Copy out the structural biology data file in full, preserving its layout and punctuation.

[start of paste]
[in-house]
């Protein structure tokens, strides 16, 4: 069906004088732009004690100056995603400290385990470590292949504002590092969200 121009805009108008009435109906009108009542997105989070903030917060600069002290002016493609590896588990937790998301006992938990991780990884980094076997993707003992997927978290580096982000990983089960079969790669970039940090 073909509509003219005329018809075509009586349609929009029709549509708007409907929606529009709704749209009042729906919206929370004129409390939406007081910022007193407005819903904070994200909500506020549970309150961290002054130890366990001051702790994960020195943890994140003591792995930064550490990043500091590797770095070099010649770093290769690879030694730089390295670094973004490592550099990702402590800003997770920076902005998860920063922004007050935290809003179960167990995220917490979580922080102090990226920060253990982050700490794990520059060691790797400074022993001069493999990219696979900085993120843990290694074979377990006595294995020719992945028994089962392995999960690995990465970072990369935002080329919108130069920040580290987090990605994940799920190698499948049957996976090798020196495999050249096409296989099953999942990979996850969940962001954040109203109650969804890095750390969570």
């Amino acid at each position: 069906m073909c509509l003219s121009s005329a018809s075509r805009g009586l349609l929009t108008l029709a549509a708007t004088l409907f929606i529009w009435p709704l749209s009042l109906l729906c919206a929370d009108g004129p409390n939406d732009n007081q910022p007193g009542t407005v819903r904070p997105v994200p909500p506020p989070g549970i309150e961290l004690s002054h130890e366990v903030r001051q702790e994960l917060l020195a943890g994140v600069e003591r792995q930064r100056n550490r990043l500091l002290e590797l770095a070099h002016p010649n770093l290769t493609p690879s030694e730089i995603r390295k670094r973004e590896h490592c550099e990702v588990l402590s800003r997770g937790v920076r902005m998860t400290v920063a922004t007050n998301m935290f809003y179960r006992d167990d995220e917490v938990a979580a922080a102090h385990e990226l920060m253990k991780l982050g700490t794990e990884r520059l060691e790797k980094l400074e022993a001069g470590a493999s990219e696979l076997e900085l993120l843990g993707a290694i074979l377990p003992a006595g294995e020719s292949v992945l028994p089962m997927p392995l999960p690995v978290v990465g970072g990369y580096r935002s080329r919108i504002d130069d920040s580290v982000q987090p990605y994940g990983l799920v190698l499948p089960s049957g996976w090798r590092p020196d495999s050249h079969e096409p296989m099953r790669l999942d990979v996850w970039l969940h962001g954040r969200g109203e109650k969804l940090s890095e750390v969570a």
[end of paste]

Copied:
[in-house]
């Protein structure tokens, strides 16, 4: 069906004088732009004690100056995603400290385990470590292949504002590092969200 121009805009108008009435109906009108009542997105989070903030917060600069002290002016493609590896588990937790998301006992938990991780990884980094076997993707003992997927978290580096982000990983089960079969790669970039940090 073909509509003219005329018809075509009586349609929009029709549509708007409907929606529009709704749209009042729906919206929370004129409390939406007081910022007193407005819903904070994200909500506020549970309150961290002054130890366990001051702790994960020195943890994140003591792995930064550490990043500091590797770095070099010649770093290769690879030694730089390295670094973004490592550099990702402590800003997770920076902005998860920063922004007050935290809003179960167990995220917490979580922080102090990226920060253990982050700490794990520059060691790797400074022993001069493999990219696979900085993120843990290694074979377990006595294995020719992945028994089962392995999960690995990465970072990369935002080329919108130069920040580290987090990605994940799920190698499948049957996976090798020196495999050249096409296989099953999942990979996850969940962001954040109203109650969804890095750390969570």
């Amino acid at each position: 069906m073909c509509l003219s121009s005329a018809s075509r805009g009586l349609l929009t108008l029709a549509a708007t004088l409907f929606i529009w009435p709704l749209s009042l109906l729906c919206a929370d009108g004129p409390n939406d732009n007081q910022p007193g009542t407005v819903r904070p997105v994200p909500p506020p989070g549970i309150e961290l004690s002054h130890e366990v903030r001051q702790e994960l917060l020195a943890g994140v600069e003591r792995q930064r100056n550490r990043l500091l002290e590797l770095a070099h002016p010649n770093l290769t493609p690879s030694e730089i995603r390295k670094r973004e590896h490592c550099e990702v588990l402590s800003r997770g937790v920076r902005m998860t400290v920063a922004t007050n998301m935290f809003y179960r006992d167990d995220e917490v938990a979580a922080a102090h385990e990226l920060m253990k991780l982050g700490t794990e990884r520059l060691e790797k980094l400074e022993a001069g470590a493999s990219e696979l076997e900085l993120l843990g993707a290694i074979l377990p003992a006595g294995e020719s292949v992945l028994p089962m997927p392995l999960p690995v978290v990465g970072g990369y580096r935002s080329r919108i504002d130069d920040s580290v982000q987090p990605y994940g990983l799920v190698l499948p089960s049957g996976w090798r590092p020196d495999s050249h079969e096409p296989m099953r790669l999942d990979v996850w970039l969940h962001g954040r969200g109203e109650k969804l940090s890095e750390v969570a």